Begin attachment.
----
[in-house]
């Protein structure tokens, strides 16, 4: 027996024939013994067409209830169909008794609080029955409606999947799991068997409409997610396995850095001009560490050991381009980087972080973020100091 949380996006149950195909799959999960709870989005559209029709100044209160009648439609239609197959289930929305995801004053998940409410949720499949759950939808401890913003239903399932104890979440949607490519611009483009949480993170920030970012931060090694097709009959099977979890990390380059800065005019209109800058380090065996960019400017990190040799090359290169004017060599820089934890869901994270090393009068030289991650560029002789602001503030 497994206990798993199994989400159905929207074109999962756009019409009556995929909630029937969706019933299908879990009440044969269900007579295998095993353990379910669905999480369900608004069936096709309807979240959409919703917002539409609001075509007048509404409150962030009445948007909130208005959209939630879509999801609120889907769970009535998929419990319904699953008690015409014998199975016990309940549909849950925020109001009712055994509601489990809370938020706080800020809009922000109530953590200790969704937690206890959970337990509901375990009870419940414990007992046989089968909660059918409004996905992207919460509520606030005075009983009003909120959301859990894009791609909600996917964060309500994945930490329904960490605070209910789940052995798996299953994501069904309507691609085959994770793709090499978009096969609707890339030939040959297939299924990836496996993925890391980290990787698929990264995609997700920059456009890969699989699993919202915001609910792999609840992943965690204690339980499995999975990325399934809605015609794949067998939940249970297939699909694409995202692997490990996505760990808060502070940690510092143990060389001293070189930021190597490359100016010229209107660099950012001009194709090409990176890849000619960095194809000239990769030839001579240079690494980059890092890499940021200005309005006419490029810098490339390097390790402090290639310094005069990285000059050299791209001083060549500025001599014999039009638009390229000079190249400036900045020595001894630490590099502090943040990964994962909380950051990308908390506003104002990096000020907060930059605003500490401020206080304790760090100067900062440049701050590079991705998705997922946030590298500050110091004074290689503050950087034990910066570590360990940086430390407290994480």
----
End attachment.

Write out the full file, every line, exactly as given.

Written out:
[in-house]
């Protein structure tokens, strides 16, 4: 027996024939013994067409209830169909008794609080029955409606999947799991068997409409997610396995850095001009560490050991381009980087972080973020100091 949380996006149950195909799959999960709870989005559209029709100044209160009648439609239609197959289930929305995801004053998940409410949720499949759950939808401890913003239903399932104890979440949607490519611009483009949480993170920030970012931060090694097709009959099977979890990390380059800065005019209109800058380090065996960019400017990190040799090359290169004017060599820089934890869901994270090393009068030289991650560029002789602001503030 497994206990798993199994989400159905929207074109999962756009019409009556995929909630029937969706019933299908879990009440044969269900007579295998095993353990379910669905999480369900608004069936096709309807979240959409919703917002539409609001075509007048509404409150962030009445948007909130208005959209939630879509999801609120889907769970009535998929419990319904699953008690015409014998199975016990309940549909849950925020109001009712055994509601489990809370938020706080800020809009922000109530953590200790969704937690206890959970337990509901375990009870419940414990007992046989089968909660059918409004996905992207919460509520606030005075009983009003909120959301859990894009791609909600996917964060309500994945930490329904960490605070209910789940052995798996299953994501069904309507691609085959994770793709090499978009096969609707890339030939040959297939299924990836496996993925890391980290990787698929990264995609997700920059456009890969699989699993919202915001609910792999609840992943965690204690339980499995999975990325399934809605015609794949067998939940249970297939699909694409995202692997490990996505760990808060502070940690510092143990060389001293070189930021190597490359100016010229209107660099950012001009194709090409990176890849000619960095194809000239990769030839001579240079690494980059890092890499940021200005309005006419490029810098490339390097390790402090290639310094005069990285000059050299791209001083060549500025001599014999039009638009390229000079190249400036900045020595001894630490590099502090943040990964994962909380950051990308908390506003104002990096000020907060930059605003500490401020206080304790760090100067900062440049701050590079991705998705997922946030590298500050110091004074290689503050950087034990910066570590360990940086430390407290994480």